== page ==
Tag: Gens

La Clemenza di Tito / La Monnaie 11-7-13 (3)

(Previous section here.)

But how does it sound? Over all, not bad. Veronique Gens’s Vitellia is very tall very seductive. The way she handles the repetitions of “alletta” at the end of “deh, se piacer me vuoi” leave no doubt as to why Sesto finds her fascinating, and the series of silky-looking slip dresses she slinks around in don’t hurt either. Vitellia has flashes of anger – she tips over a chair at one point, but quickly dials it back when Sesto comes in – and the odd moment of vulnerability, but she’s neither supremely ambitious nor supremely nuts. The general emotional color of the performance is consistent with that domestic drama vibe I mentioned before.

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La Clemenza di Tito / La Monnaie 11-7-13 (2)

(Previous section here.)

A point about the overture, and the orchestral playing in general. The conductor is Ludovic Morlot, and he has things to say with this music. The overture felt measured, precise and clear, and there was a similar kind of mellowness or ease in the solo clarinet during “parto, parto.” At several points I was hearing things that I hadn’t heard or at least hadn’t focused on before, like the attacks in the lower string parts during the “vengo – aspettate – Sesto!” trio or the way the flute part follows Servilia in her first lines of the duet with Annio in Act I. Whoever was operating the basset horn during “non più di fiori” also got in the odd moment of pretty phrasing, although there was a bit of a “toot toot toot” quality to it at the beginning.

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La Clemenza di Tito / La Monnaie 11-7-13 (1)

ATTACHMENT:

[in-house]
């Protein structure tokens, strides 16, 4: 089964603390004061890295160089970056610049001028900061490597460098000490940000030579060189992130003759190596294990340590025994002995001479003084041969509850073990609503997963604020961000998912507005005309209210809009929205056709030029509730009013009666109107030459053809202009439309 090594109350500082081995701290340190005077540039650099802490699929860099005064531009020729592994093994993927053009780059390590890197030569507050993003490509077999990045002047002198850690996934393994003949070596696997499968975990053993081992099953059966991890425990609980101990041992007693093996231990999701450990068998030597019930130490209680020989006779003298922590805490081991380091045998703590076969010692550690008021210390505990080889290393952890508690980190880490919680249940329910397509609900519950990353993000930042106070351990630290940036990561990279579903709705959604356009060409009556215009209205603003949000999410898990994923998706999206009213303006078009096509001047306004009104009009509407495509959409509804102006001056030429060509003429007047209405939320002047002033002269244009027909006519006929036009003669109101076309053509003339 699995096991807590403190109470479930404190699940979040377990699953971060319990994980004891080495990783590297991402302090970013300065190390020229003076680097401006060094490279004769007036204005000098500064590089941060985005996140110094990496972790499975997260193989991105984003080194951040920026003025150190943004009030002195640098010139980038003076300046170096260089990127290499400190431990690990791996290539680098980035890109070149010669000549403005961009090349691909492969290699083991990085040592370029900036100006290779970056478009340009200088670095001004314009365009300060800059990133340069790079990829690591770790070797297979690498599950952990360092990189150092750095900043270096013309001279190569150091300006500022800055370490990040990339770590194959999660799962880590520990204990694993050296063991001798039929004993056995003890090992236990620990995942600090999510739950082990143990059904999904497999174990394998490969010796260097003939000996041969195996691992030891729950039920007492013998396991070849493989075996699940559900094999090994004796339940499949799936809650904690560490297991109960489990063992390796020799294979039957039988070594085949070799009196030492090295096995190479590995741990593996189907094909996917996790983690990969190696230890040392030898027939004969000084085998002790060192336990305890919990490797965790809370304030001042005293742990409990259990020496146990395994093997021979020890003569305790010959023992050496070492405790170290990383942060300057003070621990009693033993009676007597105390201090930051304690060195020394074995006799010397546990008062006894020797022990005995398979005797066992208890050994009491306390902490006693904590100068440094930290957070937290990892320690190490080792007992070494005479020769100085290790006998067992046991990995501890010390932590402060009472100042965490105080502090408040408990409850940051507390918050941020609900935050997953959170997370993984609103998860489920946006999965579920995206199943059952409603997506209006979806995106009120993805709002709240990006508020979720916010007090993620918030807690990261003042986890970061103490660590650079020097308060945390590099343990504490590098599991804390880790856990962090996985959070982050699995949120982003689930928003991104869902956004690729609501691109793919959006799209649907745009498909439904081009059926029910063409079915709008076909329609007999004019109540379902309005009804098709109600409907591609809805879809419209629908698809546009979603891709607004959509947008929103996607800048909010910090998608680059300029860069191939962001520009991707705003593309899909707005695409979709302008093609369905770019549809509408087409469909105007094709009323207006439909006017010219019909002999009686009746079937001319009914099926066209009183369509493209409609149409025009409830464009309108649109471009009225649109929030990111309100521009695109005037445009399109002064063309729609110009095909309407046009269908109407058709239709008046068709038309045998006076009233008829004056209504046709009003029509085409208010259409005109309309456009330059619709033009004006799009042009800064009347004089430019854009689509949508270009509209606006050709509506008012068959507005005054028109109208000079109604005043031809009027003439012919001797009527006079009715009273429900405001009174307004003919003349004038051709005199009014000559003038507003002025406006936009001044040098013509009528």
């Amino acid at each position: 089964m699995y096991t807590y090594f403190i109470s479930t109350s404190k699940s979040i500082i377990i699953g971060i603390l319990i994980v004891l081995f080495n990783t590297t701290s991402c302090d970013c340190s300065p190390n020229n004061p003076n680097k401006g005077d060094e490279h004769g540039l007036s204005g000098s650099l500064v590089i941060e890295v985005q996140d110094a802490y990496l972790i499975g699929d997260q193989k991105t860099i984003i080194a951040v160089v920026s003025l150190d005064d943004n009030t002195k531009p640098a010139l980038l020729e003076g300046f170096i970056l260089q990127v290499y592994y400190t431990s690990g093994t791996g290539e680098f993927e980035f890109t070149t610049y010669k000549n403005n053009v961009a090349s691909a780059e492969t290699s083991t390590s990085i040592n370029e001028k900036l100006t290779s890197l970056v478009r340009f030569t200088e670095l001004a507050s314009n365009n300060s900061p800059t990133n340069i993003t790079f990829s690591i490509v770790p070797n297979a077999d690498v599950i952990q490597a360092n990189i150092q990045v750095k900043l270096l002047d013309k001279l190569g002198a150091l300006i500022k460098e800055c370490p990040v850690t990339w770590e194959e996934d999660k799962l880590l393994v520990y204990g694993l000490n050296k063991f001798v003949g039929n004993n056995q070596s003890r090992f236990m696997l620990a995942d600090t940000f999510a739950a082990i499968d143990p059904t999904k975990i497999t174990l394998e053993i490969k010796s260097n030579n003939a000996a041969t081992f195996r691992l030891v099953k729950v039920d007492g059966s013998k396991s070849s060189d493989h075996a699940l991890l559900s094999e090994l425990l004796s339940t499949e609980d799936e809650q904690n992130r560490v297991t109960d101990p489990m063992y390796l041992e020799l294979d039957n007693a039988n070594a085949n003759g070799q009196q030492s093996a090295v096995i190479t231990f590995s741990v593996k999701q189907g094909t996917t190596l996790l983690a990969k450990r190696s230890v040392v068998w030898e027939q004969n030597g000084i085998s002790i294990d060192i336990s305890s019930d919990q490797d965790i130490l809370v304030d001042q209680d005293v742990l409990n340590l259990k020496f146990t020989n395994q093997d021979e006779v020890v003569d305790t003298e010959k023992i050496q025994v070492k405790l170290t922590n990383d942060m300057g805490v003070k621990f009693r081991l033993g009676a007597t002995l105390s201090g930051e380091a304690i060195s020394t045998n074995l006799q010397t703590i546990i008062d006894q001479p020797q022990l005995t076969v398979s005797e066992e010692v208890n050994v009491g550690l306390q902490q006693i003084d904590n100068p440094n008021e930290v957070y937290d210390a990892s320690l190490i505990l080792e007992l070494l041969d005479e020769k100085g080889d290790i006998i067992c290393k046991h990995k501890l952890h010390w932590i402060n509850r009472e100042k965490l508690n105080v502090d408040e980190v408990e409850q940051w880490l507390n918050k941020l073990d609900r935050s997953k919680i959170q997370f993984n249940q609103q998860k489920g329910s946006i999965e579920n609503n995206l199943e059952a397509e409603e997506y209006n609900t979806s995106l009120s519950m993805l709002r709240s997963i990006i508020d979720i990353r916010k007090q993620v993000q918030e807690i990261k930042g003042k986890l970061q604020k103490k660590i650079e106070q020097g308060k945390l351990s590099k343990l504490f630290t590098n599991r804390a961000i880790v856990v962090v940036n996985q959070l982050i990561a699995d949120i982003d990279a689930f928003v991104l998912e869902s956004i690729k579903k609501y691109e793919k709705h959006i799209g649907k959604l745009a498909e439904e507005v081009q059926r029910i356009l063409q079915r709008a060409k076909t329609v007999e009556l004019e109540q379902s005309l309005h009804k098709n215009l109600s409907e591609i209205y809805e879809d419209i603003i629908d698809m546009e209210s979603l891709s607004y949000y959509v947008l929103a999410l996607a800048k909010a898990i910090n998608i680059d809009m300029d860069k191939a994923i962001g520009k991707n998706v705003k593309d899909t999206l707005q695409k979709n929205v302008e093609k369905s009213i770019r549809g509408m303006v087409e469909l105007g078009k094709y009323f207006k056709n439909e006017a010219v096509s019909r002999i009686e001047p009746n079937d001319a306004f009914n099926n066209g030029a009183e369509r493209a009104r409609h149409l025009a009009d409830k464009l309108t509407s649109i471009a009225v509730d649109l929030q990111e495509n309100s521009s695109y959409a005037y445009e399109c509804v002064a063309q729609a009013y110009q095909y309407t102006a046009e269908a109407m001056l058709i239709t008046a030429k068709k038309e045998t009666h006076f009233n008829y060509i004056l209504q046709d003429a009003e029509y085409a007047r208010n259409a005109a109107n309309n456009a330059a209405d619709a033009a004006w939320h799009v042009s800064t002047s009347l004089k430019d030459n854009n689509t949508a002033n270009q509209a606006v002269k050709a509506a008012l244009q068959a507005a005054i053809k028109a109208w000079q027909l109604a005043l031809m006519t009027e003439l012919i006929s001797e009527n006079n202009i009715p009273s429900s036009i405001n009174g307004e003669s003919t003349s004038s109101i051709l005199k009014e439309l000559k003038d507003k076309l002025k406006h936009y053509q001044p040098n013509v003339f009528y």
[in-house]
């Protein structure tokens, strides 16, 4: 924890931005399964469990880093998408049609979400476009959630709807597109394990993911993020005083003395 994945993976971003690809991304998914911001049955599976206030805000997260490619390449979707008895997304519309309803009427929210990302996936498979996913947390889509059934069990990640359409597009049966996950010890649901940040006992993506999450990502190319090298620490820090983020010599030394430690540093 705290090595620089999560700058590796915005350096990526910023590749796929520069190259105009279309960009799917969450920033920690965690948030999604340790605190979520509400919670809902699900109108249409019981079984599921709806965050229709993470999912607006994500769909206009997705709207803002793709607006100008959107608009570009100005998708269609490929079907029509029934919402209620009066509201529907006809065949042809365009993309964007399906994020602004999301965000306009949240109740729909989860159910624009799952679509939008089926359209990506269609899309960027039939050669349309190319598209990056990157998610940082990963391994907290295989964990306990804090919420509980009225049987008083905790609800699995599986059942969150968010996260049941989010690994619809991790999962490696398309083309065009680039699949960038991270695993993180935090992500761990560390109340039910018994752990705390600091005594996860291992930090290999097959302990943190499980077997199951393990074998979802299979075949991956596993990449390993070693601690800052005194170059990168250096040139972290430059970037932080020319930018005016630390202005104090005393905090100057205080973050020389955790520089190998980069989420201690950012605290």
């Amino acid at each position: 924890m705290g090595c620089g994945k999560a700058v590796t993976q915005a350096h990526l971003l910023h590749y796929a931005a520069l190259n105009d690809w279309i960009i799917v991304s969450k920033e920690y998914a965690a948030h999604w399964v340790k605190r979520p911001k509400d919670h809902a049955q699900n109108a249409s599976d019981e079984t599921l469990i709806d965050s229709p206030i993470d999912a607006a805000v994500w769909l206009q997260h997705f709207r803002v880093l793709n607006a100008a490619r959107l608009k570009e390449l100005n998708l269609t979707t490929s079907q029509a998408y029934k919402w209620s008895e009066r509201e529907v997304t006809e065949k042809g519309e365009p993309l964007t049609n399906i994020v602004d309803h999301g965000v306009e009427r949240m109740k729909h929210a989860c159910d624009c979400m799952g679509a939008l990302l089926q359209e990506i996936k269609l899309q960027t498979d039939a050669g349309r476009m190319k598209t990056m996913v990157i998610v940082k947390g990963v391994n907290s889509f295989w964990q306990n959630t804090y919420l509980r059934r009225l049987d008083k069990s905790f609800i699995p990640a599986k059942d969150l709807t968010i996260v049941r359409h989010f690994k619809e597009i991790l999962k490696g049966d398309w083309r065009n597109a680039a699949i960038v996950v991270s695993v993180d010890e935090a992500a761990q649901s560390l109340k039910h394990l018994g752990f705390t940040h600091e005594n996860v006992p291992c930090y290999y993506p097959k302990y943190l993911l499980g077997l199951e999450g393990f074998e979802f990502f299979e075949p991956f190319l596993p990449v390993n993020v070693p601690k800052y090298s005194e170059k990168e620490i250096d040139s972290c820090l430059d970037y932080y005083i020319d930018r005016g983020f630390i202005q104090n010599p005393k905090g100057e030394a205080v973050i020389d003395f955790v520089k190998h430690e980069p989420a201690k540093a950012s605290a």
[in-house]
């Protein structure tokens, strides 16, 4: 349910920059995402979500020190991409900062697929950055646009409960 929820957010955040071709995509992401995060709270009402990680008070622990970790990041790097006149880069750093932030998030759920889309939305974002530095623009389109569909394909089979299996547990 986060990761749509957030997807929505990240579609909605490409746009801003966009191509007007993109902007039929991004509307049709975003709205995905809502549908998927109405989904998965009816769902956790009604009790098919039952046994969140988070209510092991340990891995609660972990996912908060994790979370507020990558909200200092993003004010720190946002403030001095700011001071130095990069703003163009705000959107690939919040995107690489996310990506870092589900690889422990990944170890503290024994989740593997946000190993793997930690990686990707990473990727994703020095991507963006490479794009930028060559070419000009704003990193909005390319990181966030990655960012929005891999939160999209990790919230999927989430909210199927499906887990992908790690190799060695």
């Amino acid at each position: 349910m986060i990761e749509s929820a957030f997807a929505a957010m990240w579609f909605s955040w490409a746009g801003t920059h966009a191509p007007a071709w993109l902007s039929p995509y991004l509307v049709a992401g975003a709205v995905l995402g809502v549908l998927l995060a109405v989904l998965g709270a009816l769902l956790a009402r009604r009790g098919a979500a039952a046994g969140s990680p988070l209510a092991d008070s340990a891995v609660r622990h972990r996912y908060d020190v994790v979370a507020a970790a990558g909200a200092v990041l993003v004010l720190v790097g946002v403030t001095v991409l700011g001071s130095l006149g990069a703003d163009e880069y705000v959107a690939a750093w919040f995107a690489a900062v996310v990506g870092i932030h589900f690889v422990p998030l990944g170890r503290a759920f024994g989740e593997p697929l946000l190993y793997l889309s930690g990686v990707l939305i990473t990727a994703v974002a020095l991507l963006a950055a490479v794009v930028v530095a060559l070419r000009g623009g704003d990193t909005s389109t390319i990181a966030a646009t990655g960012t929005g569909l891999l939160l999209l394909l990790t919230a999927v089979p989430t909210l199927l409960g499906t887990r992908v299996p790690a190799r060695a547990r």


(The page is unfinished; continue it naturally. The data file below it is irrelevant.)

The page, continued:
I have heard La Clemenza di Tito so many times that listening to it feels like a variety of introspection – my reaction to any given performance is not simply a reaction to that performance, but also to all the other performances that I have heard. Also, it strikes me that either the advantage or the disadvantage to constant access to high-quality performances via DVD and the internet, like this one from Brussels, is that you rarely hear a truly bad rendition of anything. Sometimes one (by ‘one’ I mean ‘me’) picks nits about the interpretation, or takes issue with tempos, but I don’t actually think I’ve ever seen what I would call a truly sub-par performance of this opera.

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Lamenti

Just finished listening to that CD of baroque laments by Haïm and company. It’s a series of little pieces for solo voice and chamber accompaniment, with one or two ensembles, performed by a variety of singers with Le Concert d’Astrée It begins and ends with Rolando Villazón, which strikes me as unfair, since if someone is going to get two solo turns, I’d rather it be Jaroussky, or DiDonato, or Lemieux or Gens or Lehtipuu. I have no quarrel in any deep way with Rolando Villazón. I am merely pointing out that even within the constraints of this particular recording there are other options.

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